Parents and schools locked in pitched conflicts—over curriculum, book bans, policies that support LGBTQ students and staff—has been a dominant storyline for two years.
But the reality of school-family dynamics in many districts is not one of constant combat over highly politicized issues. That said, districts and schools often really struggle with fostering meaningful engagment with the families of the students they serve.
There are several ways that school districts can build effective relationships with parents and families. Inviting families to participate in the creation of district policies before a decision is made or providing spaces for parents to build community with each other are a few of the more intensive strategies that districts can implement. Joanna Geller, director of policy, research and evaluation at NYU’s Metropolitan Center, explains that there are also lighter touch techniques that districts can employ, such as providing translation services or simply inviting parents to board meetings can go a long way towards building positive family engagement. Here, she talks about what motivates parents to engage with their districts, and how districts can best support that work.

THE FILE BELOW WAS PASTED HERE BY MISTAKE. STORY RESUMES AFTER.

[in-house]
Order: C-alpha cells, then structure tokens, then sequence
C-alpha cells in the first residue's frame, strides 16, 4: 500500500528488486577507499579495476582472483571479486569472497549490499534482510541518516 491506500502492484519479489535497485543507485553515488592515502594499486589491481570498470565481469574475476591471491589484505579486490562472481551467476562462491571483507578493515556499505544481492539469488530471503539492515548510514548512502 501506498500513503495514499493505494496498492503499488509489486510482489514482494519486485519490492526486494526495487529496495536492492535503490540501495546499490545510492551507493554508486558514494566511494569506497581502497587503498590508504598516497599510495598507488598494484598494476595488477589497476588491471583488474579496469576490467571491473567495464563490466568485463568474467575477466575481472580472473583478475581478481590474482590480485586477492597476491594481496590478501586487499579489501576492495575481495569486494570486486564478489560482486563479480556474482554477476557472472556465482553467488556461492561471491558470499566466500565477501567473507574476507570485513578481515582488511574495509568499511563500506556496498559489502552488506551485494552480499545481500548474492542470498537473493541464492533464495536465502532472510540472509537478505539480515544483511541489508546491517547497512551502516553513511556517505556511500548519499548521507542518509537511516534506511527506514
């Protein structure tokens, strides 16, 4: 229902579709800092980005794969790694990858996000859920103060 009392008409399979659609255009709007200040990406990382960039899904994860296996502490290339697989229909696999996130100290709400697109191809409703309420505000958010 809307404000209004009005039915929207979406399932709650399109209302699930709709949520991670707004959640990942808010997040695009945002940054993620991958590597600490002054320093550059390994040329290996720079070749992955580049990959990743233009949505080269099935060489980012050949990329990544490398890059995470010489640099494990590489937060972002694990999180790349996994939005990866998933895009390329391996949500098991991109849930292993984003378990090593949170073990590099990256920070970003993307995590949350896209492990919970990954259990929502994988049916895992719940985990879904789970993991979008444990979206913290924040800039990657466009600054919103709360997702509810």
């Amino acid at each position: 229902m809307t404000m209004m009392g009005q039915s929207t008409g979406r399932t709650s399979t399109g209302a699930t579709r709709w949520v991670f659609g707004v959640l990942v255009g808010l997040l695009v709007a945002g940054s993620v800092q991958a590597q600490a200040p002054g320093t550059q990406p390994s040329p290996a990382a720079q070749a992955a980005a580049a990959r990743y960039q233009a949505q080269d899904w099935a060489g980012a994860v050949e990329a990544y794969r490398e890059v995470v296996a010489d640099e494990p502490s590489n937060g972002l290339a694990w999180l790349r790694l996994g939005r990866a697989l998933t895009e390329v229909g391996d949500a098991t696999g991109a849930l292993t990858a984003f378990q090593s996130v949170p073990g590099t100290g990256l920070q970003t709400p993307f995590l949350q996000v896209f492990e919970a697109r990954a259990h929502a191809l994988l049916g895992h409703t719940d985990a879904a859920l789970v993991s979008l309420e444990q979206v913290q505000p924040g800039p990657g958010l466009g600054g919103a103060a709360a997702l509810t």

Coverage of strategies for advancing the opportunities for students most in need, including those from low-income families and communities, is supported by a grant from the Walton Family Foundation, at www.waltonk12.org. Education Week retains sole editorial control over the content of this coverage.